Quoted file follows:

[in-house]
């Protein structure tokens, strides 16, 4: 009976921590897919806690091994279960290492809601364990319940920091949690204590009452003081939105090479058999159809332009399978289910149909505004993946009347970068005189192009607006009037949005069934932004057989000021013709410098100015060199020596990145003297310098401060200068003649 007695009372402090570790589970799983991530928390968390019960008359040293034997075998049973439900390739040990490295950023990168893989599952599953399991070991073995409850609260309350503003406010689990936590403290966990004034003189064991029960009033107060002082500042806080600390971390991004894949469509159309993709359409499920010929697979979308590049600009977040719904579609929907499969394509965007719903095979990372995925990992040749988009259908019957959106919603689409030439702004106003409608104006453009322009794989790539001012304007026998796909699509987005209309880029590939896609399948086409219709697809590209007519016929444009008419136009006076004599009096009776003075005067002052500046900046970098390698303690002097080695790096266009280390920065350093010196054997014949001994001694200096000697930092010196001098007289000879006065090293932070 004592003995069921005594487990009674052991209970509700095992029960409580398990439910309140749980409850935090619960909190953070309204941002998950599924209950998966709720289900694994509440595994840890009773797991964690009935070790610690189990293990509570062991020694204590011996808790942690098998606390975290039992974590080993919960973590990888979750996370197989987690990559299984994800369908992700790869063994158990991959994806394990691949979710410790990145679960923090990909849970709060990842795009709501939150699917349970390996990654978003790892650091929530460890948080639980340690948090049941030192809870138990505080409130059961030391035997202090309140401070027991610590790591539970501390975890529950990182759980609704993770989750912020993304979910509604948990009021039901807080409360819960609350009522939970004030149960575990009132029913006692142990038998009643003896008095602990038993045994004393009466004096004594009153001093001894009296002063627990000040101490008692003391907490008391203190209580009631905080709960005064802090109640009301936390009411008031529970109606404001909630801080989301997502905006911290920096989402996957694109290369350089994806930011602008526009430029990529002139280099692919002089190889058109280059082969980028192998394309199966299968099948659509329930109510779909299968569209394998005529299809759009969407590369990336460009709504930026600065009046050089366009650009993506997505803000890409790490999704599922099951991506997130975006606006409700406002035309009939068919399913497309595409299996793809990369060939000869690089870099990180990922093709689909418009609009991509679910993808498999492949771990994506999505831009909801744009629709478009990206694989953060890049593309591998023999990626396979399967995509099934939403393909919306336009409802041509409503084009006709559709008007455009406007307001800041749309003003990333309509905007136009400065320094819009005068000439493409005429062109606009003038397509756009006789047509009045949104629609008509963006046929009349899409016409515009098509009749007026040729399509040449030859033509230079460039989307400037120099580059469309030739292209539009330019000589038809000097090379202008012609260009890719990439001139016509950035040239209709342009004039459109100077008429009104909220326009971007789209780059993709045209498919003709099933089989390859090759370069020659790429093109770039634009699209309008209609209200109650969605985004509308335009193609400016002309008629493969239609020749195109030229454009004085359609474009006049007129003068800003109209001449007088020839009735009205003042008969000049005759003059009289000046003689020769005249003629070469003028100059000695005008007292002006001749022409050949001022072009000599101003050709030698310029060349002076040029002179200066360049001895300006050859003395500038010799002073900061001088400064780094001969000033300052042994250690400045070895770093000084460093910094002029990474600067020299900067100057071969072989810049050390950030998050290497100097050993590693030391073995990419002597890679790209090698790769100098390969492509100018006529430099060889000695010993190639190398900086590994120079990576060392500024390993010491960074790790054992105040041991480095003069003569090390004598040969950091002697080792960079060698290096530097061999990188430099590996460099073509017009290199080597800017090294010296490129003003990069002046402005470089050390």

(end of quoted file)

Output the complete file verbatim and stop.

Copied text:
[in-house]
């Protein structure tokens, strides 16, 4: 009976921590897919806690091994279960290492809601364990319940920091949690204590009452003081939105090479058999159809332009399978289910149909505004993946009347970068005189192009607006009037949005069934932004057989000021013709410098100015060199020596990145003297310098401060200068003649 007695009372402090570790589970799983991530928390968390019960008359040293034997075998049973439900390739040990490295950023990168893989599952599953399991070991073995409850609260309350503003406010689990936590403290966990004034003189064991029960009033107060002082500042806080600390971390991004894949469509159309993709359409499920010929697979979308590049600009977040719904579609929907499969394509965007719903095979990372995925990992040749988009259908019957959106919603689409030439702004106003409608104006453009322009794989790539001012304007026998796909699509987005209309880029590939896609399948086409219709697809590209007519016929444009008419136009006076004599009096009776003075005067002052500046900046970098390698303690002097080695790096266009280390920065350093010196054997014949001994001694200096000697930092010196001098007289000879006065090293932070 004592003995069921005594487990009674052991209970509700095992029960409580398990439910309140749980409850935090619960909190953070309204941002998950599924209950998966709720289900694994509440595994840890009773797991964690009935070790610690189990293990509570062991020694204590011996808790942690098998606390975290039992974590080993919960973590990888979750996370197989987690990559299984994800369908992700790869063994158990991959994806394990691949979710410790990145679960923090990909849970709060990842795009709501939150699917349970390996990654978003790892650091929530460890948080639980340690948090049941030192809870138990505080409130059961030391035997202090309140401070027991610590790591539970501390975890529950990182759980609704993770989750912020993304979910509604948990009021039901807080409360819960609350009522939970004030149960575990009132029913006692142990038998009643003896008095602990038993045994004393009466004096004594009153001093001894009296002063627990000040101490008692003391907490008391203190209580009631905080709960005064802090109640009301936390009411008031529970109606404001909630801080989301997502905006911290920096989402996957694109290369350089994806930011602008526009430029990529002139280099692919002089190889058109280059082969980028192998394309199966299968099948659509329930109510779909299968569209394998005529299809759009969407590369990336460009709504930026600065009046050089366009650009993506997505803000890409790490999704599922099951991506997130975006606006409700406002035309009939068919399913497309595409299996793809990369060939000869690089870099990180990922093709689909418009609009991509679910993808498999492949771990994506999505831009909801744009629709478009990206694989953060890049593309591998023999990626396979399967995509099934939403393909919306336009409802041509409503084009006709559709008007455009406007307001800041749309003003990333309509905007136009400065320094819009005068000439493409005429062109606009003038397509756009006789047509009045949104629609008509963006046929009349899409016409515009098509009749007026040729399509040449030859033509230079460039989307400037120099580059469309030739292209539009330019000589038809000097090379202008012609260009890719990439001139016509950035040239209709342009004039459109100077008429009104909220326009971007789209780059993709045209498919003709099933089989390859090759370069020659790429093109770039634009699209309008209609209200109650969605985004509308335009193609400016002309008629493969239609020749195109030229454009004085359609474009006049007129003068800003109209001449007088020839009735009205003042008969000049005759003059009289000046003689020769005249003629070469003028100059000695005008007292002006001749022409050949001022072009000599101003050709030698310029060349002076040029002179200066360049001895300006050859003395500038010799002073900061001088400064780094001969000033300052042994250690400045070895770093000084460093910094002029990474600067020299900067100057071969072989810049050390950030998050290497100097050993590693030391073995990419002597890679790209090698790769100098390969492509100018006529430099060889000695010993190639190398900086590994120079990576060392500024390993010491960074790790054992105040041991480095003069003569090390004598040969950091002697080792960079060698290096530097061999990188430099590996460099073509017009290199080597800017090294010296490129003003990069002046402005470089050390």